Fair Housing Laws: How We Are Protected
Federal, state, and local fair housing laws work to ensure that all individuals have equal housing opportunities. The federal Fair Housing Act, the New York State Human Rights Law, and various local laws, such as the New York City Human Rights Law, prohibit discrimination by housing providers (including owners, real estate agents, managing agents, building superintendants, cooperative and condominium boards) and lenders (including banks and mortgage companies).
The federal Fair Housing Act makes it illegal to discriminate on the basis of a person’s race, familial status (presence of children under age 18), color, national origin, religion, disability (physical or mental), or sex.
The New York State Human Rights Law protects all of the same characteristics as the federal Fair Housing Act but also makes it illegal to discriminate based on creed, age, sexual orientation, marital status, or military status.
Some local governments afford their residents additional protections. For example, the New York City Human Rights Law prohibits housing discrimination based on: gender, citizenship status, partnership status, gender identity, lawful occupation, and lawful source of income (including public assistance or housing assistance, social security, supplemental security income, pensions, annuities, or unemployment benefits).
Local laws in Buffalo, Hamburg, West Seneca, and Nassau County also prohibit source of income discrimination in housing.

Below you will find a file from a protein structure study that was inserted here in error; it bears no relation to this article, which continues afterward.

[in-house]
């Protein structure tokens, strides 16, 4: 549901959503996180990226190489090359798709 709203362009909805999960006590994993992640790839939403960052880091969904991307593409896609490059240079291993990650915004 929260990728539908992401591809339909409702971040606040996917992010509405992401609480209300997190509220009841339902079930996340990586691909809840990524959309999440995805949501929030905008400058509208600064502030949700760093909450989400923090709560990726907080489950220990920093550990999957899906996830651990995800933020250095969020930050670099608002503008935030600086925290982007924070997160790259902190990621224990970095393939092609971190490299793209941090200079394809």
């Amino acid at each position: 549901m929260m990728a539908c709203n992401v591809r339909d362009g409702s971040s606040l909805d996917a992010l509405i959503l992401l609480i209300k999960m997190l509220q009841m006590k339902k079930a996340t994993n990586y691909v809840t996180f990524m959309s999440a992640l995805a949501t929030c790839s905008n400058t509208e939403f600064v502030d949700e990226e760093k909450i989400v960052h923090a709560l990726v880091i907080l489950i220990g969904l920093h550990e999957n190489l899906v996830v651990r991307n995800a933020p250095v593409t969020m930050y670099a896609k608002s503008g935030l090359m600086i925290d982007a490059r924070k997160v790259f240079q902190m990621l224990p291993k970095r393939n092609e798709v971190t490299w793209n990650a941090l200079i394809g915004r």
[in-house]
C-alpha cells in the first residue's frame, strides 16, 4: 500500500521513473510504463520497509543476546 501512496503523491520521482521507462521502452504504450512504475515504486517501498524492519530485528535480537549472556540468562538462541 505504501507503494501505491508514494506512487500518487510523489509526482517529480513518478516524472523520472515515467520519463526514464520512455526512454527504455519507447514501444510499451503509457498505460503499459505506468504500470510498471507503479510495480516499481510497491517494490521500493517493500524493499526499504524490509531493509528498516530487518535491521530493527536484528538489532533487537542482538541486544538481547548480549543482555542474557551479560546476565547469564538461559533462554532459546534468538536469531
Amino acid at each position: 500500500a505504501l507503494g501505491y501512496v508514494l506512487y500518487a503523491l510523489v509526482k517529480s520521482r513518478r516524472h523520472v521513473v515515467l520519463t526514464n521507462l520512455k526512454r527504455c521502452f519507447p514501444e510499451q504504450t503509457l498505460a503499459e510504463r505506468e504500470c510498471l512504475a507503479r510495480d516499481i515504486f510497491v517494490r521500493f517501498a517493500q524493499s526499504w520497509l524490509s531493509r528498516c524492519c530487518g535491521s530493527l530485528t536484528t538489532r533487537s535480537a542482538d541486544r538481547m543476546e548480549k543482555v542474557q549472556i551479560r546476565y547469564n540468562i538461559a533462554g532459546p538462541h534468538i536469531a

Most Housing Is Included
In New York State, fair housing laws cover most housing, with three main exceptions:
- One or two family owner-occupied buildings;
- Room rentals in housing for individuals of the same sex; and
- Room rentals in owner-occupied housing.
Fair housing laws apply to the sale or rental of housing and also to mortgage lending. They cover some very specific actions. Some typical examples include:
- Refusing to rent, sell, finance, insure, or negotiate for housing;
- Making housing unavailable;
- Setting different terms or conditions, or providing unequal services;
- Printing or circulating a discriminatory advertisement;
- Refusing to make or provide information for a loan, or imposing different terms or conditions for a loan; or
- Harassing, threatening, intimidating, or coercing anyone, including sexual harassment.
Those with Disabilities Are Protected
Under the fair housing laws, a landlord may not:
- Refuse to make reasonable modificationsto a dwelling or common use area to accommodate a person’s disability; or
- Refuse to make reasonable accommodations in policies or services if necessary for the disabled person to use the housing.
In addition, any multi-family housing built after 1991 must comply with accessibility requirements to ensure that public and common use areas and units are accessible for people with disabilities.
Repairing the Damage
If discrimination has taken place, the laws direct that steps may be taken to remedy the situation. This can include:
- Requiring changes inpolicies and practices;
- Making the housing or loan available;
- Assessing money damages and/or attorneyfees; or
- Imposing civil fines and penalties.
Filing a Complaint
If you have questions or believe you have been a victim of housing discrimination, contact the Civil Rights Bureau of the New York State Attorney General's Office at 212-416-8250 or email@example.com.